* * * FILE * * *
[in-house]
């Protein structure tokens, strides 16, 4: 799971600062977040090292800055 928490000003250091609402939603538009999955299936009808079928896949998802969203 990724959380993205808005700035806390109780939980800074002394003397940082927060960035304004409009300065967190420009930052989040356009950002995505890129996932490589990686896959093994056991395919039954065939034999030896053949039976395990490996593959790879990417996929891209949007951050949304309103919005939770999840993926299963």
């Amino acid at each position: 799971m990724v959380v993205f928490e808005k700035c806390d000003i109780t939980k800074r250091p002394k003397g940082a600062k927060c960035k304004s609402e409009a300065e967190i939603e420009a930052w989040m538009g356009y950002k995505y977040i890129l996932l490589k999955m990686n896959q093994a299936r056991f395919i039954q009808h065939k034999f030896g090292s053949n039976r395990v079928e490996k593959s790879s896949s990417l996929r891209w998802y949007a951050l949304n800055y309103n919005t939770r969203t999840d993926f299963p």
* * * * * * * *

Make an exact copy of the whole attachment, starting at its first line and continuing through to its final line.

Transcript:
[in-house]
């Protein structure tokens, strides 16, 4: 799971600062977040090292800055 928490000003250091609402939603538009999955299936009808079928896949998802969203 990724959380993205808005700035806390109780939980800074002394003397940082927060960035304004409009300065967190420009930052989040356009950002995505890129996932490589990686896959093994056991395919039954065939034999030896053949039976395990490996593959790879990417996929891209949007951050949304309103919005939770999840993926299963």
């Amino acid at each position: 799971m990724v959380v993205f928490e808005k700035c806390d000003i109780t939980k800074r250091p002394k003397g940082a600062k927060c960035k304004s609402e409009a300065e967190i939603e420009a930052w989040m538009g356009y950002k995505y977040i890129l996932l490589k999955m990686n896959q093994a299936r056991f395919i039954q009808h065939k034999f030896g090292s053949n039976r395990v079928e490996k593959s790879s896949s990417l996929r891209w998802y949007a951050l949304n800055y309103n919005t939770r969203t999840d993926f299963p």